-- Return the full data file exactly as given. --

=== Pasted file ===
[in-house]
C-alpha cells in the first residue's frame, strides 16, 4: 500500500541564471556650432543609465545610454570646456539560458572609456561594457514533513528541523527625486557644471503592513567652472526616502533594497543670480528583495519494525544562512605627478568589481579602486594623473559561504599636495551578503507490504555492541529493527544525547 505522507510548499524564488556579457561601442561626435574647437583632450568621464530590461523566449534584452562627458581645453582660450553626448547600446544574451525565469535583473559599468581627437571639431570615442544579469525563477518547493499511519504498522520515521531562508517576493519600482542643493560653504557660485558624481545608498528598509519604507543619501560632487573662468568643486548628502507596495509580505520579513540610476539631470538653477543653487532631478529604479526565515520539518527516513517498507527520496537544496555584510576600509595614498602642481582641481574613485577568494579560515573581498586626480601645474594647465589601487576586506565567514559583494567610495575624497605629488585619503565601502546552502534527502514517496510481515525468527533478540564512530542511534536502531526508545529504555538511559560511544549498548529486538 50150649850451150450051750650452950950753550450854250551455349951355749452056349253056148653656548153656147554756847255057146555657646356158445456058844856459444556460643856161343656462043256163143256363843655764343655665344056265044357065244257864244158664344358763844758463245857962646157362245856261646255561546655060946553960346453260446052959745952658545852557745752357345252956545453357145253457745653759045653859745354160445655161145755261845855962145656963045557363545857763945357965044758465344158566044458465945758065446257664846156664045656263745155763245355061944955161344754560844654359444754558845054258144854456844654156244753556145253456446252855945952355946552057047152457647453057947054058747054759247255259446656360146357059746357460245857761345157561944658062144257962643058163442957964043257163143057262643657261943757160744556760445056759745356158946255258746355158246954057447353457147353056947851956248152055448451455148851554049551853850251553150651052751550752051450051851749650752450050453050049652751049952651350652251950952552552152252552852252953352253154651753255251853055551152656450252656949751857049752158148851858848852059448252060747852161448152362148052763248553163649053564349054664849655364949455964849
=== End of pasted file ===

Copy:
[in-house]
C-alpha cells in the first residue's frame, strides 16, 4: 500500500541564471556650432543609465545610454570646456539560458572609456561594457514533513528541523527625486557644471503592513567652472526616502533594497543670480528583495519494525544562512605627478568589481579602486594623473559561504599636495551578503507490504555492541529493527544525547 505522507510548499524564488556579457561601442561626435574647437583632450568621464530590461523566449534584452562627458581645453582660450553626448547600446544574451525565469535583473559599468581627437571639431570615442544579469525563477518547493499511519504498522520515521531562508517576493519600482542643493560653504557660485558624481545608498528598509519604507543619501560632487573662468568643486548628502507596495509580505520579513540610476539631470538653477543653487532631478529604479526565515520539518527516513517498507527520496537544496555584510576600509595614498602642481582641481574613485577568494579560515573581498586626480601645474594647465589601487576586506565567514559583494567610495575624497605629488585619503565601502546552502534527502514517496510481515525468527533478540564512530542511534536502531526508545529504555538511559560511544549498548529486538 50150649850451150450051750650452950950753550450854250551455349951355749452056349253056148653656548153656147554756847255057146555657646356158445456058844856459444556460643856161343656462043256163143256363843655764343655665344056265044357065244257864244158664344358763844758463245857962646157362245856261646255561546655060946553960346453260446052959745952658545852557745752357345252956545453357145253457745653759045653859745354160445655161145755261845855962145656963045557363545857763945357965044758465344158566044458465945758065446257664846156664045656263745155763245355061944955161344754560844654359444754558845054258144854456844654156244753556145253456446252855945952355946552057047152457647453057947054058747054759247255259446656360146357059746357460245857761345157561944658062144257962643058163442957964043257163143057262643657261943757160744556760445056759745356158946255258746355158246954057447353457147353056947851956248152055448451455148851554049551853850251553150651052751550752051450051851749650752450050453050049652751049952651350652251950952552552152252552852252953352253154651753255251853055551152656450252656949751857049752158148851858848852059448252060747852161448152362148052763248553163649053564349054664849655364949455964849